3 Quick Edits for a Final Polish + a Format Fix

punctuation-decorated cookies for National Punctuation Day
flickr credit: DavidErickson

It’s the final round of proofreading for your novel. First of all, congratulations for making this far! Okay, that’s enough celebrating. Time to get to business.

If you’re going to self-publish, you may decide to take on this final proofreading step yourself. Or you may have a friend look over your manuscript. You could also hire a proofreader. The only thing you can’t do is skip this step. Not if you want to put out a quality product.

There are some errors that are so common, people begin to think they’re correct. Or they are simply no longer correct. Either way, you might not know to correct these and you’ll end up with a final manuscript that’s not quite ready. You have to learn to identify these errors, hunt them down, and… well, it’s not that dramatic. Mostly you just hit the delete button. I’m talking about…

No double space after a period

Anyone who learned to type on a typewriter learned that double-tap on the space bar after a period. The origin for the double space was the typesetting process. With computers, this isn’t an issue anymore. Time to retrain the habit to one space after all punctuation.

Don’t expect immediate results—this is likely a deeply ingrained habit. Until the new habit is set, simply use your Find/Replace function. Put two spaces on the Find line and one space in the Replace line.

If you have instances (any specially formatted text) where you want a double space you’ll need to do the Find/Replace one at a time (clicking Find Next). This could take a while for a novel-length manuscript. Replace All is instantaneous, but it will do just that. So you’ll have to make any double spaces you don’t want changed different somehow.

The serial comma

My suggestion regarding the serial comma, and the suggestion of The Chicago Manual of Style, is use it. The serial comma is a comma before “and” and “or” in a list of three more things. For example, I have a dog, a cat, and a bird. That last comma after “cat” is the controversial comma. If you’re unaware of this controversy, don’t worry about it. The main goal in your manuscript is consistency. Decide whether you’re going to use it or not, and be consistent in your use. Use it every time or never. Anything else will look sloppy.

Be aware, many times the presence or absence of the comma will change the meaning of the sentence. Proofread your text with care. You can also read CMS on this for more explanation.

A comma to separate clauses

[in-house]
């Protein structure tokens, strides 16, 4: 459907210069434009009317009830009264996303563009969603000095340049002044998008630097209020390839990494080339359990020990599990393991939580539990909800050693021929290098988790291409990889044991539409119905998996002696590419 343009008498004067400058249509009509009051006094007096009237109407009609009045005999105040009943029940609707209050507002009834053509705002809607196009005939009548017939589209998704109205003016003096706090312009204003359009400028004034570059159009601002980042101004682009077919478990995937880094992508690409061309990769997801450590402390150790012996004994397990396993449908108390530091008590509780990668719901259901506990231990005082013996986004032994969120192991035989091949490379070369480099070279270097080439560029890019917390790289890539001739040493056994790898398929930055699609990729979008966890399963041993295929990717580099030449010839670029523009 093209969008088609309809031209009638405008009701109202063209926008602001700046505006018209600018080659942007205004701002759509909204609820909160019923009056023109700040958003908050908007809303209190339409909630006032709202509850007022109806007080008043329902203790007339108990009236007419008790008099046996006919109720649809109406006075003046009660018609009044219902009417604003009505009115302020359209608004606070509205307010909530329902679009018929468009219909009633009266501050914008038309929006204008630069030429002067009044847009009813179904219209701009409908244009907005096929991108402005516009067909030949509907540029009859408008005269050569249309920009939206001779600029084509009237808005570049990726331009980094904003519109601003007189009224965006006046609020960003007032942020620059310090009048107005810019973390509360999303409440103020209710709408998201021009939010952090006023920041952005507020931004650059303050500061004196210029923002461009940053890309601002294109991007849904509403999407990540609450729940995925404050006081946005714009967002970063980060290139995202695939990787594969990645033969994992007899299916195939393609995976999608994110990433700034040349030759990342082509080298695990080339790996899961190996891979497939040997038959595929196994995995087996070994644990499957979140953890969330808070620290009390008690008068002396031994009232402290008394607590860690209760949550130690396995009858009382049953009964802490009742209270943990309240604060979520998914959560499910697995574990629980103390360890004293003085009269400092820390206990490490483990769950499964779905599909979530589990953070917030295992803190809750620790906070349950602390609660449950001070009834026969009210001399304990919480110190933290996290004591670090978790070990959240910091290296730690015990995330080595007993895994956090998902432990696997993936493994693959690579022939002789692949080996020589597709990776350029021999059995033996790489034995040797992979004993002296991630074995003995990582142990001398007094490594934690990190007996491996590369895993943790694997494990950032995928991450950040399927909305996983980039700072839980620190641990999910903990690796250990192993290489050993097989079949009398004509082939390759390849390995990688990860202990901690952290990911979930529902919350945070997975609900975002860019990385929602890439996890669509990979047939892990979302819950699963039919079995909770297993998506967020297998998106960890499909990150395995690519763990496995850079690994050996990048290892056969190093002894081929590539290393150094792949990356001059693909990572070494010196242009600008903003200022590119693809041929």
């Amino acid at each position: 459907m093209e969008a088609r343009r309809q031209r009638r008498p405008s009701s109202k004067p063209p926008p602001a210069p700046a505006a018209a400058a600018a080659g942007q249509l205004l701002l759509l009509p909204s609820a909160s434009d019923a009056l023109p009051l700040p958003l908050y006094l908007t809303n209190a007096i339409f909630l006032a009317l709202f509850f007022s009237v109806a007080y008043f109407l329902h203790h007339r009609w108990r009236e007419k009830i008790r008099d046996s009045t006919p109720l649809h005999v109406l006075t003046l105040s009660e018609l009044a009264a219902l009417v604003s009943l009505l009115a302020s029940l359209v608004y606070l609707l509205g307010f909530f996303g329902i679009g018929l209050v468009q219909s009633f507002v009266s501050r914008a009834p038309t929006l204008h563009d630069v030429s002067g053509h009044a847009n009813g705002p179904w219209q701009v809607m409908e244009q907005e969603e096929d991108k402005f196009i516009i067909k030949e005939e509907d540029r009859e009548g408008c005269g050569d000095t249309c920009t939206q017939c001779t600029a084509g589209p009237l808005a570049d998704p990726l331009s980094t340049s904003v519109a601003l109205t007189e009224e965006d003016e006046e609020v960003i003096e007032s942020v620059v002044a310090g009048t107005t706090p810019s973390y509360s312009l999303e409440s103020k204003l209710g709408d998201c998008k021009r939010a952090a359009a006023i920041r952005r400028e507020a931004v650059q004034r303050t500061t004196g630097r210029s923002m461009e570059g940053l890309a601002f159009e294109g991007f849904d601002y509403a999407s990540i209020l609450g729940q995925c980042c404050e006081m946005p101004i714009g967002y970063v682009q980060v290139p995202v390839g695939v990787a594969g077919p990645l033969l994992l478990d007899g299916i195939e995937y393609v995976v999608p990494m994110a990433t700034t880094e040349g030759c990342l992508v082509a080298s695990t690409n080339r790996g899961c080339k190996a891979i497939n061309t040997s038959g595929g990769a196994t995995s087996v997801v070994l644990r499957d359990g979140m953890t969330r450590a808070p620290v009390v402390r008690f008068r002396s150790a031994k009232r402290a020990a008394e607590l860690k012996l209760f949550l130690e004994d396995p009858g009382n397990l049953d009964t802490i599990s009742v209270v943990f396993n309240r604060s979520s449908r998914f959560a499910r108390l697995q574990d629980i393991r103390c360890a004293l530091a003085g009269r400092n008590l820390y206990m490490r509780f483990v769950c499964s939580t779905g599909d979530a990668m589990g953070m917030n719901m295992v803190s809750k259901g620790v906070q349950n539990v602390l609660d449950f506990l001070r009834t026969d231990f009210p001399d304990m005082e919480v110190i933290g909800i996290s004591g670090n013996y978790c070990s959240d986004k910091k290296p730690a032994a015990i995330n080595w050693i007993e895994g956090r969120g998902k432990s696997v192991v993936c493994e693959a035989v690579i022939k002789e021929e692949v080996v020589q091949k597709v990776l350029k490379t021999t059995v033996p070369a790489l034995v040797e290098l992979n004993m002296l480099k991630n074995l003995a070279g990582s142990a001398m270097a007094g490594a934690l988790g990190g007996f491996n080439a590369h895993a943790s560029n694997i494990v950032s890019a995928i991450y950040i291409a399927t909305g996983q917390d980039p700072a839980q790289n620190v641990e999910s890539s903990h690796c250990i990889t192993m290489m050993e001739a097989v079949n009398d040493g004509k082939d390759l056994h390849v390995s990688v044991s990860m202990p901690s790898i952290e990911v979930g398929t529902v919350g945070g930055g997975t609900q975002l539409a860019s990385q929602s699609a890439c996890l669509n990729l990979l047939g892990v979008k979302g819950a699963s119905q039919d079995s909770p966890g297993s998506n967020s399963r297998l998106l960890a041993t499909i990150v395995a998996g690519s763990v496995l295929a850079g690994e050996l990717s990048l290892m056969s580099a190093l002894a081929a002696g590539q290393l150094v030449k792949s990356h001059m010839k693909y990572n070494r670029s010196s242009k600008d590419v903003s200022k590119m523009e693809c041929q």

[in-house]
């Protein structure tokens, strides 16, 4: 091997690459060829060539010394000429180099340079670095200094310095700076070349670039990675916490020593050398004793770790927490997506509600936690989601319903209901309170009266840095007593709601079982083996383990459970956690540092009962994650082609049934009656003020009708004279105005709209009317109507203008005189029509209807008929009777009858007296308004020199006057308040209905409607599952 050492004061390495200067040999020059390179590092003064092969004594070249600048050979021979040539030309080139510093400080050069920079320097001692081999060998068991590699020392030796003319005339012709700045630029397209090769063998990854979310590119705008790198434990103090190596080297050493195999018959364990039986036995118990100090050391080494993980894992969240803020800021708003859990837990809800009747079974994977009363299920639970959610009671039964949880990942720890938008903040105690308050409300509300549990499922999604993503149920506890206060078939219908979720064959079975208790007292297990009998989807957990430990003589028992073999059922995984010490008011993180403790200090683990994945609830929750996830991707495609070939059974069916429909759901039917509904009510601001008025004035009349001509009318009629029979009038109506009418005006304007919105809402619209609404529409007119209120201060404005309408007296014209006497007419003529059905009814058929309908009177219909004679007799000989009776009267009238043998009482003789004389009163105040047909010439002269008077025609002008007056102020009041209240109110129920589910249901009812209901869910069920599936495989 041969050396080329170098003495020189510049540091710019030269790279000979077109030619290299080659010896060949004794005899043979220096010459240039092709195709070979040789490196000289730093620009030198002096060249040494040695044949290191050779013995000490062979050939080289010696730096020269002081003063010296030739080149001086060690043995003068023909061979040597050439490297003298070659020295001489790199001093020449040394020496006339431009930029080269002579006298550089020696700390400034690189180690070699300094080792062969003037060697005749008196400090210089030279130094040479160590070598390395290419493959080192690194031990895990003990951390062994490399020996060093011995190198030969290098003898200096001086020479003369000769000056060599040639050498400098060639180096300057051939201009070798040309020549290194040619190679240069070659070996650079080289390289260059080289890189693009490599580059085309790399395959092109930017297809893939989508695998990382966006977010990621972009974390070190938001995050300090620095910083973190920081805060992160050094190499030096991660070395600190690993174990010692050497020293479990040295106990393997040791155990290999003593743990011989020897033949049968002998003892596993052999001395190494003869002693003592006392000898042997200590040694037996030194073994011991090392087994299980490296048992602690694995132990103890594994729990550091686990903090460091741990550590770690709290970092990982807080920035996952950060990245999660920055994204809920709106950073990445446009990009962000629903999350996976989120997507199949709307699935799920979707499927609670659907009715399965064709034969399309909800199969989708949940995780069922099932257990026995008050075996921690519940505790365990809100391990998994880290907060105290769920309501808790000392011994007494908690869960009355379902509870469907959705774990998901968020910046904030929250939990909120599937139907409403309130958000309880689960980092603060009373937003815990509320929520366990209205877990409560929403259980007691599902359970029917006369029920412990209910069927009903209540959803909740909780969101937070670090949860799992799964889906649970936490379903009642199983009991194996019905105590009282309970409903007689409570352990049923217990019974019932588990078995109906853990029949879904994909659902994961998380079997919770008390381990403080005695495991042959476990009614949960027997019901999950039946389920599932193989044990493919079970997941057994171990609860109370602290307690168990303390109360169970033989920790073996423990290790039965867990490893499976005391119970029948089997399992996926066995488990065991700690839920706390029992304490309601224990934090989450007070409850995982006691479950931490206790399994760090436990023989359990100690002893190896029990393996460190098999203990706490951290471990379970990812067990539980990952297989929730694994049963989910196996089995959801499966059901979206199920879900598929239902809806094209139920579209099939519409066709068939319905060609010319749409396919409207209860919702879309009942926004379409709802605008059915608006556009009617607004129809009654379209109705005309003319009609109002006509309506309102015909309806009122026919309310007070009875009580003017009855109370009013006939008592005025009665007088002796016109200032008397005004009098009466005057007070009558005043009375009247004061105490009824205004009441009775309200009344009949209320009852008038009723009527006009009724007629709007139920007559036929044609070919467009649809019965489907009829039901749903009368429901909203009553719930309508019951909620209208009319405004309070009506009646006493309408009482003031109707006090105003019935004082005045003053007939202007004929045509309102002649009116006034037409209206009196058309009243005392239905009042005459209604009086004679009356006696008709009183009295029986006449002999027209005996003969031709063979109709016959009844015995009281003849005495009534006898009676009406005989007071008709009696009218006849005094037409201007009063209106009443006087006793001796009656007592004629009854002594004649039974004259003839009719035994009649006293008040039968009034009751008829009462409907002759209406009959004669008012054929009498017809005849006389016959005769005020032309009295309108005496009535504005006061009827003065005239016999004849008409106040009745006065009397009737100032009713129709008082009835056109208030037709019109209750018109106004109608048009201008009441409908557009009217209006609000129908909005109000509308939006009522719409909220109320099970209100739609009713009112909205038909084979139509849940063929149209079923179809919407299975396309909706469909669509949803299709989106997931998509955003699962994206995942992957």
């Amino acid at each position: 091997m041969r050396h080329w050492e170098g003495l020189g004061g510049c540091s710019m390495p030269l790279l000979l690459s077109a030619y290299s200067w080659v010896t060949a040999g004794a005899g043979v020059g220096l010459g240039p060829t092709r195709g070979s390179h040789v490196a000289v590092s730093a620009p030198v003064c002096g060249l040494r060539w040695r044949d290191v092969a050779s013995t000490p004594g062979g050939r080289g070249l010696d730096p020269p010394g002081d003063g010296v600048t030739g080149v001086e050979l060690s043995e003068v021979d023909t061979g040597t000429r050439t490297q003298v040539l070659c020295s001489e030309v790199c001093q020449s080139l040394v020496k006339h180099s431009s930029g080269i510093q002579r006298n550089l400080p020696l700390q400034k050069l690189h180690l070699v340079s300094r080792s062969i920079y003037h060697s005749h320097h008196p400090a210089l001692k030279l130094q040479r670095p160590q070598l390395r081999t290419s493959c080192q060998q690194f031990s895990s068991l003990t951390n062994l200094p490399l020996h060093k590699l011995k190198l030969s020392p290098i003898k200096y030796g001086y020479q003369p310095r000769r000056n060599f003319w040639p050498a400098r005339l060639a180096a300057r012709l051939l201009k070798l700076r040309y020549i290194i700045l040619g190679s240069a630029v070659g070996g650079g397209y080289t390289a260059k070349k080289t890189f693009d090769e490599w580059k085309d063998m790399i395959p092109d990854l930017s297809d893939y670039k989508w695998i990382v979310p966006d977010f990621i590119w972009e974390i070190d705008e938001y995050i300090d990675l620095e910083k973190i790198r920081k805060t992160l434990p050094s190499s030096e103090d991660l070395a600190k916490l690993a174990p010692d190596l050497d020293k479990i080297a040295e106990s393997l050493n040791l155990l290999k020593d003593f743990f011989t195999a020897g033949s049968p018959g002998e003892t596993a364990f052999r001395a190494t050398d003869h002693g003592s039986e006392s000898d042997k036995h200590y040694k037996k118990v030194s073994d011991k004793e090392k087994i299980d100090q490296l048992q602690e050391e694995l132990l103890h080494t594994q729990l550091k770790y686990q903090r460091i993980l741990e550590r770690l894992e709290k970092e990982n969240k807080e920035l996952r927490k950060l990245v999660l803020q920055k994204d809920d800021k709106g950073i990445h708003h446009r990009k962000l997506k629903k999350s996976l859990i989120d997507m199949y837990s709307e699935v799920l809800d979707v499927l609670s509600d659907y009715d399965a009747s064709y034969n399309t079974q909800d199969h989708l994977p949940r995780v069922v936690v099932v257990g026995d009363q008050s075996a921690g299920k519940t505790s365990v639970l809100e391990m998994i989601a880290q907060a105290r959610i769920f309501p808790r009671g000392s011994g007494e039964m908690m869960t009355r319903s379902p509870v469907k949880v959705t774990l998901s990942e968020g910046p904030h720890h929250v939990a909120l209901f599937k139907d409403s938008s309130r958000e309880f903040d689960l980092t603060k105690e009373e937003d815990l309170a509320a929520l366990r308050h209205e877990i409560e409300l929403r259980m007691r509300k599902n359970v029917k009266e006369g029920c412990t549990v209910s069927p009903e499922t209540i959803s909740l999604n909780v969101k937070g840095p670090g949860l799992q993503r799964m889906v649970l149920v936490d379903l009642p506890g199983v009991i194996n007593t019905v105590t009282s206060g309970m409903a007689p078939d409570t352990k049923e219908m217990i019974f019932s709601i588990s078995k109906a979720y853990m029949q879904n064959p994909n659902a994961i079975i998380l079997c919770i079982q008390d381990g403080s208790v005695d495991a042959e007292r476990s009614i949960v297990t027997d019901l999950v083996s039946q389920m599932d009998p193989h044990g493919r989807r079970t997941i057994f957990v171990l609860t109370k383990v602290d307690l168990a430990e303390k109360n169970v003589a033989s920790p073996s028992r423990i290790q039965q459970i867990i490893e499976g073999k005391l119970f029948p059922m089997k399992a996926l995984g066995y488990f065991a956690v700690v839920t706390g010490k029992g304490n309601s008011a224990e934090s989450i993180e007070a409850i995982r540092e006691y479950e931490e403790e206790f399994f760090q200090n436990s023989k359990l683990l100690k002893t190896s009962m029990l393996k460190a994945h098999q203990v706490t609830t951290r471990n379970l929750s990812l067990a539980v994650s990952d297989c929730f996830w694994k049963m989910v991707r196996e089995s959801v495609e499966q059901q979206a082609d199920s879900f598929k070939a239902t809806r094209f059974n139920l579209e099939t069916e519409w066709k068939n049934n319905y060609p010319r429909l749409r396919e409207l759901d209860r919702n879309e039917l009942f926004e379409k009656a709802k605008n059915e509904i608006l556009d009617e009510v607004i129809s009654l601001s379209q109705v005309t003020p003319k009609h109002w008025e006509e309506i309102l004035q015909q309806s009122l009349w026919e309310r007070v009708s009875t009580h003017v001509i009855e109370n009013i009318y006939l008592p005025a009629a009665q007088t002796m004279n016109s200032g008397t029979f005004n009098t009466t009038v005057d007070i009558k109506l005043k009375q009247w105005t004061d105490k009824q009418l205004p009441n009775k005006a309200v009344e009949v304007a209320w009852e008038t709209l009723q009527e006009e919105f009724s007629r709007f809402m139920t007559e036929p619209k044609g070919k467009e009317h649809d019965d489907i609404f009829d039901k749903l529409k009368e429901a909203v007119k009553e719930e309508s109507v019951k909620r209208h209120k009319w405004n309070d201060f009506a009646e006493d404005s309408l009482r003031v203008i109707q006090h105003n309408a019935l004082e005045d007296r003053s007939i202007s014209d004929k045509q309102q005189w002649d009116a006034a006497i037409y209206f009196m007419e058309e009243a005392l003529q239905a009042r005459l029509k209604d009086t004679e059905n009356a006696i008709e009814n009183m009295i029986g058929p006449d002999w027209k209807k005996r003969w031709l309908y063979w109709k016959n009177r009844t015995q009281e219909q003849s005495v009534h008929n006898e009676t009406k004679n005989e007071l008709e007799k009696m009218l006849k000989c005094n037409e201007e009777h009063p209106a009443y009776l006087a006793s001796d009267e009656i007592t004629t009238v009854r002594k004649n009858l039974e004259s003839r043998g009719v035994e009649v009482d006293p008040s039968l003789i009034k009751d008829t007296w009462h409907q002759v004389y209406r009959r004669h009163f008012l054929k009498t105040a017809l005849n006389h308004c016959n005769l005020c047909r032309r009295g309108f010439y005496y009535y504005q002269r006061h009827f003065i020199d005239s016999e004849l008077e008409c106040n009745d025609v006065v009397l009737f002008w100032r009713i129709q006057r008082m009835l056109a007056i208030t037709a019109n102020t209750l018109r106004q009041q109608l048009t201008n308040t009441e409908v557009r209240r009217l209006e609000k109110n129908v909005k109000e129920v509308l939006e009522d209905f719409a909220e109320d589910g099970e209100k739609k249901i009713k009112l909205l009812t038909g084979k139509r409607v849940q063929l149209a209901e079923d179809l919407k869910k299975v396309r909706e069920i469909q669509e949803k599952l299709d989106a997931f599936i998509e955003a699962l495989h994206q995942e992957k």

Another comma issue is one I’m just as guilty of as anyone out there. It’s so easy to simply put that comma where you feel a pause as you write, such as before the “and” that joins two clauses. The rule you may be familiar with is “Place a comma before a conjunction introducing an independent clause.” Key word there is independent. So, that means a comma goes before words like “and” or “but” (conjunctions) if the next clause can stand on its own as a full sentence (an independent clause).

But what we tend to do is put that comma in whether that clause is independent or not. As in I sat down, and waited. You may mentally pause after the word “down,” but there’s no grammatical reason for the comma. In sentences like this, eliminate that extra comma: I sat down and waited. A smoother read.

What the font?

The errors above I see constantly when I edit other people’s work (and my own). I discovered another kind of error in Manuscript Makeover, by Elizabeth Lyon (excellent book on revision). It’s an issue of font. For many writers who jump into self-publishing, fonts are a whole new world. I’m actually a bit particular about my fonts, but not on the basis of any real knowledge. So I learned something here.

The problem Lyon cited was in the common use of Times New Roman (because it’s the default font in MS Word). But it’s a “condensed font,” which makes it unusually thin. This distorts page count, allowing up to 400 words per page. The industry standard is 250. Choose a non-condensed font, using the standard word count as a guide. But skip Courier, since you cannot italicize with it, and would have to underline your text. And you’ll look really old school.

Some editing tools

If you decide to go DIY you should be confident in your grammar and spelling skills. You should also at least skim through Strunk & White’s The Elements of Style (just go buy it—best $7 you’ll ever spend). If you’re able, I suggest investing in The Chicago Manual of Style (this will run you $55). This style guide will answer nearly every editing question you have. And for those that aren’t answered, try searching the website.

Keeping these common errors in mind, equipped with these tools on your bookshelf, you should do at least a fair job of proofreading your manuscript.

What other errors do you see yourself or others constantly making?

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